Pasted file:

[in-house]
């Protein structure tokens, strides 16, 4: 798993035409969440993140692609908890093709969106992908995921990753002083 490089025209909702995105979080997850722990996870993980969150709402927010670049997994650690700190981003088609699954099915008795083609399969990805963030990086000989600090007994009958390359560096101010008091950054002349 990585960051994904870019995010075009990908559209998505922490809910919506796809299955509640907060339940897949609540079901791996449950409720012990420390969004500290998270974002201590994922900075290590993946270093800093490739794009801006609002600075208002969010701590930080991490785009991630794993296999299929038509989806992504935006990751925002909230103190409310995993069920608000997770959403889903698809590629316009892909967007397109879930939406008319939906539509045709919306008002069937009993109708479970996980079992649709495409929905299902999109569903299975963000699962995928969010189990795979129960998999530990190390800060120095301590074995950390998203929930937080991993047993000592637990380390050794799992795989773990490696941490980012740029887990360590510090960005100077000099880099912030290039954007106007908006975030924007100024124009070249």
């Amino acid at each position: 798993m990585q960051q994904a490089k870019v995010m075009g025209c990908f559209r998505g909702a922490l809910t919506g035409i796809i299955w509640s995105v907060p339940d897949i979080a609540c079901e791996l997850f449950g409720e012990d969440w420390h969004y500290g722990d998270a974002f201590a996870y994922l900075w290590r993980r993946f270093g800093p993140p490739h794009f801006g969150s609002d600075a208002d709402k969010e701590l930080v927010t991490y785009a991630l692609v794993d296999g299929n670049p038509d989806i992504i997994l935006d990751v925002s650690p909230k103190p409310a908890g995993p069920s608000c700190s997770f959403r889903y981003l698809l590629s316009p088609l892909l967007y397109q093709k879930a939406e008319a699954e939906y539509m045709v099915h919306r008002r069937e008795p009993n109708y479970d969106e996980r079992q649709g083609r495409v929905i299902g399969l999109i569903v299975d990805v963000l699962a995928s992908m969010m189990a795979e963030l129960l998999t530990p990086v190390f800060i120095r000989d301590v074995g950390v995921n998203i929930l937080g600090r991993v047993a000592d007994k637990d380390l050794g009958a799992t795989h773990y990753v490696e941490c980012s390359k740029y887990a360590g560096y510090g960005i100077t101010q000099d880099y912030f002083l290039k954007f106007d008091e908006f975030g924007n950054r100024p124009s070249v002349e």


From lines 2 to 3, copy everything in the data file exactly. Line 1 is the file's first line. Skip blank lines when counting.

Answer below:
């Protein structure tokens, strides 16, 4: 798993035409969440993140692609908890093709969106992908995921990753002083 490089025209909702995105979080997850722990996870993980969150709402927010670049997994650690700190981003088609699954099915008795083609399969990805963030990086000989600090007994009958390359560096101010008091950054002349 990585960051994904870019995010075009990908559209998505922490809910919506796809299955509640907060339940897949609540079901791996449950409720012990420390969004500290998270974002201590994922900075290590993946270093800093490739794009801006609002600075208002969010701590930080991490785009991630794993296999299929038509989806992504935006990751925002909230103190409310995993069920608000997770959403889903698809590629316009892909967007397109879930939406008319939906539509045709919306008002069937009993109708479970996980079992649709495409929905299902999109569903299975963000699962995928969010189990795979129960998999530990190390800060120095301590074995950390998203929930937080991993047993000592637990380390050794799992795989773990490696941490980012740029887990360590510090960005100077000099880099912030290039954007106007908006975030924007100024124009070249």
């Amino acid at each position: 798993m990585q960051q994904a490089k870019v995010m075009g025209c990908f559209r998505g909702a922490l809910t919506g035409i796809i299955w509640s995105v907060p339940d897949i979080a609540c079901e791996l997850f449950g409720e012990d969440w420390h969004y500290g722990d998270a974002f201590a996870y994922l900075w290590r993980r993946f270093g800093p993140p490739h794009f801006g969150s609002d600075a208002d709402k969010e701590l930080v927010t991490y785009a991630l692609v794993d296999g299929n670049p038509d989806i992504i997994l935006d990751v925002s650690p909230k103190p409310a908890g995993p069920s608000c700190s997770f959403r889903y981003l698809l590629s316009p088609l892909l967007y397109q093709k879930a939406e008319a699954e939906y539509m045709v099915h919306r008002r069937e008795p009993n109708y479970d969106e996980r079992q649709g083609r495409v929905i299902g399969l999109i569903v299975d990805v963000l699962a995928s992908m969010m189990a795979e963030l129960l998999t530990p990086v190390f800060i120095r000989d301590v074995g950390v995921n998203i929930l937080g600090r991993v047993a000592d007994k637990d380390l050794g009958a799992t795989h773990y990753v490696e941490c980012s390359k740029y887990a360590g560096y510090g960005i100077t101010q000099d880099y912030f002083l290039k954007f106007d008091e908006f975030g924007n950054r100024p124009s070249v002349e």